Today is the day, the 1st day of the EuroSTAR 2019 Software Testing Conference! The 1st day traditionally is a day of tutorials. I chose “Work and Play: Games to Help your Team Think about Testing”, by James Lyndsay with the aid of his lovely assistant Bart Knaack.
This tutorial engaged a sequence of social and technical oriented games out of which insights were gathered from the audience about technical and socials aspects. And of course, associated with the testing profession. I think that a number of those games are perfectly suited to play with colleagues or your team with the purpose of just (re-)discovering these insights.
We started with small groups playing with some simple webpages displaying buttons and lamps. It was interesting to observe the default behavior of all participants, including my own. After each session we reflected as a group and tried to change personal behavior to see what happens.
We continued with a questionnaire ‘Question for Testers’ (https://github.com/workroomprds/QuestionsForTesters). A set with quite some surprising multiple-choice questions. With this play, the group got to know each other somewhat better. In my view perfectly suited to find out things you never knew about your colleagues and to open up to each other!
After this, things got more technical by playing around with an API using the browser only. Functionally the API was sort of associated with the first play, but then without a GUI. The approach to this game was therefore totally different. The discussion about these differences was interesting and of added value to me.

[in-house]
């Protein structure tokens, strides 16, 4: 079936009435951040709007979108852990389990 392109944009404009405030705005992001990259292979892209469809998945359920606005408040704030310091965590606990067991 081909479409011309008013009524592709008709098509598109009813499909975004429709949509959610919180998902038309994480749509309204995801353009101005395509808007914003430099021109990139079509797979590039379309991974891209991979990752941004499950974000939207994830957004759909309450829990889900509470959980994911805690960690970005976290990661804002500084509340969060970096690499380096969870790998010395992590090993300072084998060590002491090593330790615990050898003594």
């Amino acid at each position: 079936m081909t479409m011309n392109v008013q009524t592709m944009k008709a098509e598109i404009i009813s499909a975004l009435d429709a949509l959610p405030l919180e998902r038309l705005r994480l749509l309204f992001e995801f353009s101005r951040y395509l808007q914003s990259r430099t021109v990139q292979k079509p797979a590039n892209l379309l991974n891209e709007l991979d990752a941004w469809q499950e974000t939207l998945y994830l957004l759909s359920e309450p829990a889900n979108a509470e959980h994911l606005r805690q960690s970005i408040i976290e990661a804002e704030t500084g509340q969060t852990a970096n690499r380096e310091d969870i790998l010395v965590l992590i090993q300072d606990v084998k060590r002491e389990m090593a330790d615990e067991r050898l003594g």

Before the break, we got a simulation of discovery and diversity. If you have code with known varied bugs, until what point is effort spend in testing effective and when not? Pretty quickly according to the simulation. Adding extra testers with similar focus and skills does not contribute to productivity. A huge increase in productivity with respect to finding bugs is gained if those extra testers have different focus and skills. A single tester that can switch focus is also very effective. This simulation confirmed my beliefs, so I loved it, but actually it is simulated so does it reflect reality? We’ll find out. That summary for me is that diversity of thought matters.
After the break, we played Repair a Spaceship (https://spaceteam.ca/), a wonderful game of cooperation in which you will always die. It really starts as a game of shouting. But if you do a retrospective between games, you can improve on the next game. Lots of fun, pretty addictive I imagine, but I expect fruitful in gaining insights concerning social mechanism and communication.
The game after this was supposed to be an exercise in writing code to satisfy tests. It failed, however, and from that we got some insights as well.
We continued with ‘Defuse a Bomb’ (https://keeptalkinggame.com/). A game that simulates a conversation between someone who must defuse a bomb on a timer and an expert with an extensive manual. A game in which you can improve per gameplay, but perfectly reflects in real life that when working together as time evolves you’ll need fewer words – less documentation in terms of ‘just enough documentation’ – to understand each other sufficiently.
We finished off with chocolate tasting! The focus was on finding out with the group some scales with which characteristics and quality can be determined. Food for thoughts (pun intended) is the conclusion that a set of objective criteria (i.e. scale from sweet to bitter) tend not to enable the determination of the outcome of subjective criteria (i.e. scale from unhappy to happy).
All-in-all, I experienced today as a pleasurable tutorial where play and study can coexist. What makes me proud is that VX Company in the past few years, has also used games for the same purpose. Last year, a colleague (Franka Buurmeijer) gave a talk at EuroSTAR about games she invented to increase awareness of testing within her team. VX Company wants to build cool software and promote cool innovation and this affirms to me that we are on the right track.